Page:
Ali Mohamed

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Ali Mohammed, probably an al-Qaeda member, was among those arrested, in the U.S., for the 1998 bombings of U.S. Embassies in Africa. [1] FBI special agent Jack Cloonan calls him "bin Laden's first trainer".[2]

Originally an Egyptian army captain, in the 1980s Mohamed came to the US and became a supply sergeant supporting United States Army Special Forces at Fort Bragg; he was not a member of Special Forces proper. At the same time he was involved with Egyptian Islamic Jihad (which "merged" with al-Qaeda in the 1990s), and later with al-Qaeda itself. Mohamed boasted of fighting the Soviets in Afghanistan. He had worked for the CIA in the earlier 1980s, but the agency supposedly dropped him after he boasted of his relationship. But Mohamed's behavior led his commanding officer, LTC Robert Anderson, to believe he was still a US intelligence asset. ("I assumed the CIA", said Anderson.) He copied military manuals and wrote doctrine for al-Qaeda, perhaps avoiding detection by being a religious Muslim in plain sight, and giving orientations to "country orientations for [Special Forces] teams deploying to the Mideast". He announced he was taking leave, in 1988, to kill Russians in Afghanistan, bringing back Soviet belt buckles, but had actually been training militants there.[3]

In 1989 Mohamed trained anti-Soviet fighters in his spare time, apparently at the al-Khifa center in Brooklyn. He was honorably discharged from the US military in November 1989.

He pled guilty to charges resulting from the embassy bombings, and was described as cooperating with the U.S. government. In October 2000, Mohamed told Judge Leonard Sand of the U.S. District Court in New York City that he had observed, at the direction of bin Laden, of potential U.S., British, and French targets in Nairobi, including the U.S. embassy. Reporting to bin Laden in Khartoum, Sudan, he said that the leader pointed to a place where a truck bomb could be driven. Mohamed said the goal was retaliation against the U.S. intervention in Somalia. He did not, however, testify in the embassy bombing trial.[4]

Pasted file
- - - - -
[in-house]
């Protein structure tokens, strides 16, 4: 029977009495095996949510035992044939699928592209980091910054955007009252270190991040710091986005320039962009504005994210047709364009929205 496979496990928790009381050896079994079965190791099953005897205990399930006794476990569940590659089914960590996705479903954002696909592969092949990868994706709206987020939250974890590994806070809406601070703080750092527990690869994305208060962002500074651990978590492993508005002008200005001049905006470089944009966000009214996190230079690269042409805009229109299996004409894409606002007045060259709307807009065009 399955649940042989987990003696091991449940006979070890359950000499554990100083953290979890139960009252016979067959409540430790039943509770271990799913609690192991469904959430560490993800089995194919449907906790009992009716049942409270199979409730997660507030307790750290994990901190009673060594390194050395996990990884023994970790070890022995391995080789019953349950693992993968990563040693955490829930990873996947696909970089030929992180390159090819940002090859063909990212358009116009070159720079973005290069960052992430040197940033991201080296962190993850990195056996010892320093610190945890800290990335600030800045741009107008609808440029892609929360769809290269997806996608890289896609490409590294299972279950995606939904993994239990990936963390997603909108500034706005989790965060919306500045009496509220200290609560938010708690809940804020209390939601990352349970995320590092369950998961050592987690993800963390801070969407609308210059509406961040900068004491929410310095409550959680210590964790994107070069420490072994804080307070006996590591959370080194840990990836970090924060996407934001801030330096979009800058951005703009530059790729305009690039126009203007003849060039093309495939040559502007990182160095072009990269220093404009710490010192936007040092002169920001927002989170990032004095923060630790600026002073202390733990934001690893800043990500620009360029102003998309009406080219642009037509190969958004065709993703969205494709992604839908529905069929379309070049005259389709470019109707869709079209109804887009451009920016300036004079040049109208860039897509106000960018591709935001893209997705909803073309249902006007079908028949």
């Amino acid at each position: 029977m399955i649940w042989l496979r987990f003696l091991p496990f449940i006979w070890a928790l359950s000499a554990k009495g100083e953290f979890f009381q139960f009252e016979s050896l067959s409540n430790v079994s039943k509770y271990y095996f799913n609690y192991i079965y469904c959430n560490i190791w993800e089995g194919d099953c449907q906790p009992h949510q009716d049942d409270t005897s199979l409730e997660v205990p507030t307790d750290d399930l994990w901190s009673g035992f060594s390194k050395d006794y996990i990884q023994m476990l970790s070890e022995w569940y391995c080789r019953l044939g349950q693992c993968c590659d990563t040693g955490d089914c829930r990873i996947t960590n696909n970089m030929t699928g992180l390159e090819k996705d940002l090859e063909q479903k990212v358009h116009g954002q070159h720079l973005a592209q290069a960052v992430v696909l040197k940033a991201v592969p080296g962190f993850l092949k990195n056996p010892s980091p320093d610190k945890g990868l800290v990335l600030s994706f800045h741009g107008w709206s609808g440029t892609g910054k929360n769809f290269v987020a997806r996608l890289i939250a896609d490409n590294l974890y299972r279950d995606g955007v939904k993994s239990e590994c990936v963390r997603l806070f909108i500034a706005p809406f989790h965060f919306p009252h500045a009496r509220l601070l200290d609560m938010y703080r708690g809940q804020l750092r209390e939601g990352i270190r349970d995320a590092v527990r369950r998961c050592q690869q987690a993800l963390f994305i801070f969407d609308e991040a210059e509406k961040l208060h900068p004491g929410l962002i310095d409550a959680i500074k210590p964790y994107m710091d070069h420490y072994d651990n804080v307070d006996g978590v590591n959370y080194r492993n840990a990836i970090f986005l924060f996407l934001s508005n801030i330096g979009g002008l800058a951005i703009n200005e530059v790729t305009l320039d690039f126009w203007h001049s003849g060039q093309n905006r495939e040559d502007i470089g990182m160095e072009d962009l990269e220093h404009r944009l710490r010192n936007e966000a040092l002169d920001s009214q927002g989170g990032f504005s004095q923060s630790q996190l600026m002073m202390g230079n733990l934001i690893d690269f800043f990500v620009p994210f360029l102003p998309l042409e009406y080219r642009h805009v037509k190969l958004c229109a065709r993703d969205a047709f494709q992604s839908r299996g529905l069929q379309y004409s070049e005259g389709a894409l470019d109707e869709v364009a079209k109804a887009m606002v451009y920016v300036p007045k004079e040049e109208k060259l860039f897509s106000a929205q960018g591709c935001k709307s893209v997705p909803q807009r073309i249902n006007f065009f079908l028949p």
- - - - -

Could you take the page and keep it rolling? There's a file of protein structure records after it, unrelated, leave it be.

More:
He testified he had arranged meetings between Ali Mohamed testified that he arranged several meetings between bin Laden and Hezbollah's Imad Mugniyah in Sudan; Bin Laden admired his use of truck bombs in Lebanon, and offered an agreement in which "Hezbollah would provide training, military expertise, and explosives in exchange for money and man power." This agreement may not have been carried out, as relations between Hezbollah and al-Qaeda have had problems. [5]

References

  1. Marshall, Andrew (1 November 1998), "Terror 'blowback' burns CIA: America's spies paid trained their nation's worst enemies", Independent
  2. "The Torture Question: Interview, Jack Cloonan: When 9/11 happens, what was your history with Al Qaeda?", PBS Frontline, 18 October 2005
  3. Lawrence Wright (2006), The Looming Tower: Al-Qaeda and the Road to 9/11, Alfred A. Knopf, ISBN 037541486X, p. 180
  4. Oriana Zill, "The U.S. Embassy bombing trials: a summary", PBS Frontline
  5. Eben Kaplan (14 August 2006), The Al-Qaeda-Hezbollah Relationship